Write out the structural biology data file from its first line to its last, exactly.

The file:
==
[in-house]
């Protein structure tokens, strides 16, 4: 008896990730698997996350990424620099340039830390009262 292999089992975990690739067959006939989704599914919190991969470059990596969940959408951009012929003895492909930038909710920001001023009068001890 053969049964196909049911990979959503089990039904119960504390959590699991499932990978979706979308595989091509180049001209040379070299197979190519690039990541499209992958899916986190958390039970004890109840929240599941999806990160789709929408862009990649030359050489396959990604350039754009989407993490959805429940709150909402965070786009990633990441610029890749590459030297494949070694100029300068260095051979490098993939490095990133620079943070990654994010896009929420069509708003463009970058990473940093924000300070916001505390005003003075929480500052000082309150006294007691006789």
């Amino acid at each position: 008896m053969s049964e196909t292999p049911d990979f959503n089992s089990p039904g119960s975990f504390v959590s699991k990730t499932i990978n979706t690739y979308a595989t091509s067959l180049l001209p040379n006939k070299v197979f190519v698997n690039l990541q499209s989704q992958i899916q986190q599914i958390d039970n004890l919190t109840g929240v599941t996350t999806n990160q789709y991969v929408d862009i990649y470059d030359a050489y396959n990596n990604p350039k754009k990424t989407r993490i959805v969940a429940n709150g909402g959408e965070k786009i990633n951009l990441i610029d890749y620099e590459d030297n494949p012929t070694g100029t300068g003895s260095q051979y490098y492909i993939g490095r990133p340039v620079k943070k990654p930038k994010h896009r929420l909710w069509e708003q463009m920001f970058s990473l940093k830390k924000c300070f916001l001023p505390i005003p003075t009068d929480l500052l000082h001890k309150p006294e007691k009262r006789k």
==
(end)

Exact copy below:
[in-house]
């Protein structure tokens, strides 16, 4: 008896990730698997996350990424620099340039830390009262 292999089992975990690739067959006939989704599914919190991969470059990596969940959408951009012929003895492909930038909710920001001023009068001890 053969049964196909049911990979959503089990039904119960504390959590699991499932990978979706979308595989091509180049001209040379070299197979190519690039990541499209992958899916986190958390039970004890109840929240599941999806990160789709929408862009990649030359050489396959990604350039754009989407993490959805429940709150909402965070786009990633990441610029890749590459030297494949070694100029300068260095051979490098993939490095990133620079943070990654994010896009929420069509708003463009970058990473940093924000300070916001505390005003003075929480500052000082309150006294007691006789």
């Amino acid at each position: 008896m053969s049964e196909t292999p049911d990979f959503n089992s089990p039904g119960s975990f504390v959590s699991k990730t499932i990978n979706t690739y979308a595989t091509s067959l180049l001209p040379n006939k070299v197979f190519v698997n690039l990541q499209s989704q992958i899916q986190q599914i958390d039970n004890l919190t109840g929240v599941t996350t999806n990160q789709y991969v929408d862009i990649y470059d030359a050489y396959n990596n990604p350039k754009k990424t989407r993490i959805v969940a429940n709150g909402g959408e965070k786009i990633n951009l990441i610029d890749y620099e590459d030297n494949p012929t070694g100029t300068g003895s260095q051979y490098y492909i993939g490095r990133p340039v620079k943070k990654p930038k994010h896009r929420l909710w069509e708003q463009m920001f970058s990473l940093k830390k924000c300070f916001l001023p505390i005003p003075t009068d929480l500052l000082h001890k309150p006294e007691k009262r006789k």